What do you get when you combine post-war architecture with the allure of community in London? Span Developments of course. During the 1950s and 60s Geoffrey Townsend working alongside Eric Lyons built thousands of modern homes in London and the South East. Mainly set on estates and consisting of two and three bedroom single family homes and apartment buildings under the name SPAN.
Nestled within a private, gated community in Blackheath, one such Span Development provides a great example of post-war housing. The Keep. Walking round The Keep, it’s easy to understand how these homes have become a collectors item.
Typically a Span design has mono pitch roofs, large floor to ceiling windows and other areas of glass, hung tiled or white timber facades and open-plan interiors. For the average joe, these can look rather basic in terms of design but they are light, airy and give the impression of living outside. These were the first of their kind and paved the way to the modern estates we see today. Exterior space is also a recognised feature and many Span developments which helps develop a sense of community. Many are car free which was a radical difference from other post war developments (think a row of terraced houses). Private garages are around the side to hide the cars from view.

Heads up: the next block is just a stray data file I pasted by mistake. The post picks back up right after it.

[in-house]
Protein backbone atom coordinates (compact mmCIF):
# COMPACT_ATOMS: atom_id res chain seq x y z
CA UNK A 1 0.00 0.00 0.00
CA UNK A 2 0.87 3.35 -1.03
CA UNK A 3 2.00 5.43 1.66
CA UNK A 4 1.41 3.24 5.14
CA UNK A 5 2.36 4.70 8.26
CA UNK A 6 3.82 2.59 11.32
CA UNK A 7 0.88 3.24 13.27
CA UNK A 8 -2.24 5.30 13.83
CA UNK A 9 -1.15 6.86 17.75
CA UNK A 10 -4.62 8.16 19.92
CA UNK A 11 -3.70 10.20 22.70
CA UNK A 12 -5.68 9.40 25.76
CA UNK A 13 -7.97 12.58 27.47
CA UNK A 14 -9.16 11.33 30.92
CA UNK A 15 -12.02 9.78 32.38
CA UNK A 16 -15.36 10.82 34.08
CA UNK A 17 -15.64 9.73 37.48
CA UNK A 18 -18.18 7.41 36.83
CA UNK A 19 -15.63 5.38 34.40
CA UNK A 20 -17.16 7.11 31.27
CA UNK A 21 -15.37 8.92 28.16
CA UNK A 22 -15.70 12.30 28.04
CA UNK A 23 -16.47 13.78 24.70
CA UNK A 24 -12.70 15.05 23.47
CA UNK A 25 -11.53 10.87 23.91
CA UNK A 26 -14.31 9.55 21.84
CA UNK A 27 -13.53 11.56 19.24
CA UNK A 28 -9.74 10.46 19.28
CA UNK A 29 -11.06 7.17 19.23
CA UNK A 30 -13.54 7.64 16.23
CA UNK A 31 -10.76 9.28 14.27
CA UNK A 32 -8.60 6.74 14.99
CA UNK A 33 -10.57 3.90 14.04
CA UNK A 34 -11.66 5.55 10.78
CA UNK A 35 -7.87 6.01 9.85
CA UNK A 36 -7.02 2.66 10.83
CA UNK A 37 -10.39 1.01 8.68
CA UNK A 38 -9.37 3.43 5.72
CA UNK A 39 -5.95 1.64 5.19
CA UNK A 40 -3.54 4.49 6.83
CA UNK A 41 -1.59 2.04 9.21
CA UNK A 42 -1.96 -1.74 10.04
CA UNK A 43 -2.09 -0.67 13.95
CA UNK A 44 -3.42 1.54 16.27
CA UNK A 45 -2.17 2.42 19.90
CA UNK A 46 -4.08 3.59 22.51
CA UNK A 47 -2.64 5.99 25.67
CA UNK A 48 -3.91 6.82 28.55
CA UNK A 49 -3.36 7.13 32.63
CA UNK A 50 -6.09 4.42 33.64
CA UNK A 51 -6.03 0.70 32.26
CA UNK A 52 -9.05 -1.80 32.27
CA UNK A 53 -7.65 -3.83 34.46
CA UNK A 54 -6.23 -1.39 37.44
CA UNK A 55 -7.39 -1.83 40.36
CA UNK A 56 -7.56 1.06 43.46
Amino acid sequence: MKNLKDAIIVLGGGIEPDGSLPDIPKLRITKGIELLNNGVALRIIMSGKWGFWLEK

When you own a Span home, there are a few limitations with what you can do to it. Given the allure and cult like status in the architect world, Span homes are protected by legal covenants which purchasers are automatically obliged to observe and abide by. Each estate is run by a committee of management which is elected each year by the residents and who are mandated to enforce the covenants. I’m not sure this is what they meant by sense of “community”. With these limitations, a Span home may not be for everyone but for the ones who do, they seem to take great pride in owning a part of architectural history.